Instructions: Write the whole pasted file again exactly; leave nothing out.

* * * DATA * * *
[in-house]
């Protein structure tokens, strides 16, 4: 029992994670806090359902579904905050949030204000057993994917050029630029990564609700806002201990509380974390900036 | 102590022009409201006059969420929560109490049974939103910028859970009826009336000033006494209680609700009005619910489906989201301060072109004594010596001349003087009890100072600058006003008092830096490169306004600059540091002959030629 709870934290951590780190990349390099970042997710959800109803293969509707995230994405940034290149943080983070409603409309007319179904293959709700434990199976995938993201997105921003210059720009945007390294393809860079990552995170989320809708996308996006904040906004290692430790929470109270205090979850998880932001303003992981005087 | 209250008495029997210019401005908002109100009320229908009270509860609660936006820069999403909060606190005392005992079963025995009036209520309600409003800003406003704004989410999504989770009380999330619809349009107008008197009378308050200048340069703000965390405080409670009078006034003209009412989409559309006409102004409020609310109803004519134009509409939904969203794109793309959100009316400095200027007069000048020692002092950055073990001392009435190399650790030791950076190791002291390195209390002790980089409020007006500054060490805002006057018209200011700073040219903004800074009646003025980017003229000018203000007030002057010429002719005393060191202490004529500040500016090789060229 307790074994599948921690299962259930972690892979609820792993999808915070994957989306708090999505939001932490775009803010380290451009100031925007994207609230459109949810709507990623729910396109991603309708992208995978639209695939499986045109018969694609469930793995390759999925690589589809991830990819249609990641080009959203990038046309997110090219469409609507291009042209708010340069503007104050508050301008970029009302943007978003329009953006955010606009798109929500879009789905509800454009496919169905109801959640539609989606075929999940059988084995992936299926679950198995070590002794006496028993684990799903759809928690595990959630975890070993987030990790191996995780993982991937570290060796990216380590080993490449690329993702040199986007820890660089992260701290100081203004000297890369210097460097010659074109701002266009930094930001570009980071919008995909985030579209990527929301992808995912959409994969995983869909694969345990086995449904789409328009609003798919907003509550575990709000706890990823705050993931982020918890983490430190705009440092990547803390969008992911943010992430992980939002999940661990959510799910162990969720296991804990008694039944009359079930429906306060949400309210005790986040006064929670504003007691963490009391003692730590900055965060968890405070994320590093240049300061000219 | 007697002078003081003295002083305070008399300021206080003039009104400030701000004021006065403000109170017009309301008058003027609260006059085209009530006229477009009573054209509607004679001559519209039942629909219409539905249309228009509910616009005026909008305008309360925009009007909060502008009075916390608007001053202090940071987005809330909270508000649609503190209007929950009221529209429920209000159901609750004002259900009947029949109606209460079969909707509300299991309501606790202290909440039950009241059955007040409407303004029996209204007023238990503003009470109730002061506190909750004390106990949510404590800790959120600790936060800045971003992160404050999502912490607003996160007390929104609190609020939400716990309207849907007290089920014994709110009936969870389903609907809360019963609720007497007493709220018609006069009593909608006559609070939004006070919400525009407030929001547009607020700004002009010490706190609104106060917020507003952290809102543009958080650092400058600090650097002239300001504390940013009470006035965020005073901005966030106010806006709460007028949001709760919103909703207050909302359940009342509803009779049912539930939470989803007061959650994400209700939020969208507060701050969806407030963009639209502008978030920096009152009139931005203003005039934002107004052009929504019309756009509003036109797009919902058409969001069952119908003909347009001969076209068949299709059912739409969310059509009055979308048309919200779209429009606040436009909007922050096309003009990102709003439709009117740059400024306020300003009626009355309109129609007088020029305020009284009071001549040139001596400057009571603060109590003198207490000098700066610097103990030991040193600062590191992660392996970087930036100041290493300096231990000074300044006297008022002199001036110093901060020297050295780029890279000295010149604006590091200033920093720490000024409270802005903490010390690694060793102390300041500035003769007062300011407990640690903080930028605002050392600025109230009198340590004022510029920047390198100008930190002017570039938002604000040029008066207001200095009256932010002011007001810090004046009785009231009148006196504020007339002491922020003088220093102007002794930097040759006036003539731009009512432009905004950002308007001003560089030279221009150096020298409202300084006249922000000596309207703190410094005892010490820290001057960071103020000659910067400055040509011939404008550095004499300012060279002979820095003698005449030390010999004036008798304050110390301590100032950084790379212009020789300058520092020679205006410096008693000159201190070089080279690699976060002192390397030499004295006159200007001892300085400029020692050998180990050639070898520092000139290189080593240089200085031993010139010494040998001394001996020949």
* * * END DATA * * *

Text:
[in-house]
């Protein structure tokens, strides 16, 4: 029992994670806090359902579904905050949030204000057993994917050029630029990564609700806002201990509380974390900036 | 102590022009409201006059969420929560109490049974939103910028859970009826009336000033006494209680609700009005619910489906989201301060072109004594010596001349003087009890100072600058006003008092830096490169306004600059540091002959030629 709870934290951590780190990349390099970042997710959800109803293969509707995230994405940034290149943080983070409603409309007319179904293959709700434990199976995938993201997105921003210059720009945007390294393809860079990552995170989320809708996308996006904040906004290692430790929470109270205090979850998880932001303003992981005087 | 209250008495029997210019401005908002109100009320229908009270509860609660936006820069999403909060606190005392005992079963025995009036209520309600409003800003406003704004989410999504989770009380999330619809349009107008008197009378308050200048340069703000965390405080409670009078006034003209009412989409559309006409102004409020609310109803004519134009509409939904969203794109793309959100009316400095200027007069000048020692002092950055073990001392009435190399650790030791950076190791002291390195209390002790980089409020007006500054060490805002006057018209200011700073040219903004800074009646003025980017003229000018203000007030002057010429002719005393060191202490004529500040500016090789060229 307790074994599948921690299962259930972690892979609820792993999808915070994957989306708090999505939001932490775009803010380290451009100031925007994207609230459109949810709507990623729910396109991603309708992208995978639209695939499986045109018969694609469930793995390759999925690589589809991830990819249609990641080009959203990038046309997110090219469409609507291009042209708010340069503007104050508050301008970029009302943007978003329009953006955010606009798109929500879009789905509800454009496919169905109801959640539609989606075929999940059988084995992936299926679950198995070590002794006496028993684990799903759809928690595990959630975890070993987030990790191996995780993982991937570290060796990216380590080993490449690329993702040199986007820890660089992260701290100081203004000297890369210097460097010659074109701002266009930094930001570009980071919008995909985030579209990527929301992808995912959409994969995983869909694969345990086995449904789409328009609003798919907003509550575990709000706890990823705050993931982020918890983490430190705009440092990547803390969008992911943010992430992980939002999940661990959510799910162990969720296991804990008694039944009359079930429906306060949400309210005790986040006064929670504003007691963490009391003692730590900055965060968890405070994320590093240049300061000219 | 007697002078003081003295002083305070008399300021206080003039009104400030701000004021006065403000109170017009309301008058003027609260006059085209009530006229477009009573054209509607004679001559519209039942629909219409539905249309228009509910616009005026909008305008309360925009009007909060502008009075916390608007001053202090940071987005809330909270508000649609503190209007929950009221529209429920209000159901609750004002259900009947029949109606209460079969909707509300299991309501606790202290909440039950009241059955007040409407303004029996209204007023238990503003009470109730002061506190909750004390106990949510404590800790959120600790936060800045971003992160404050999502912490607003996160007390929104609190609020939400716990309207849907007290089920014994709110009936969870389903609907809360019963609720007497007493709220018609006069009593909608006559609070939004006070919400525009407030929001547009607020700004002009010490706190609104106060917020507003952290809102543009958080650092400058600090650097002239300001504390940013009470006035965020005073901005966030106010806006709460007028949001709760919103909703207050909302359940009342509803009779049912539930939470989803007061959650994400209700939020969208507060701050969806407030963009639209502008978030920096009152009139931005203003005039934002107004052009929504019309756009509003036109797009919902058409969001069952119908003909347009001969076209068949299709059912739409969310059509009055979308048309919200779209429009606040436009909007922050096309003009990102709003439709009117740059400024306020300003009626009355309109129609007088020029305020009284009071001549040139001596400057009571603060109590003198207490000098700066610097103990030991040193600062590191992660392996970087930036100041290493300096231990000074300044006297008022002199001036110093901060020297050295780029890279000295010149604006590091200033920093720490000024409270802005903490010390690694060793102390300041500035003769007062300011407990640690903080930028605002050392600025109230009198340590004022510029920047390198100008930190002017570039938002604000040029008066207001200095009256932010002011007001810090004046009785009231009148006196504020007339002491922020003088220093102007002794930097040759006036003539731009009512432009905004950002308007001003560089030279221009150096020298409202300084006249922000000596309207703190410094005892010490820290001057960071103020000659910067400055040509011939404008550095004499300012060279002979820095003698005449030390010999004036008798304050110390301590100032950084790379212009020789300058520092020679205006410096008693000159201190070089080279690699976060002192390397030499004295006159200007001892300085400029020692050998180990050639070898520092000139290189080593240089200085031993010139010494040998001394001996020949």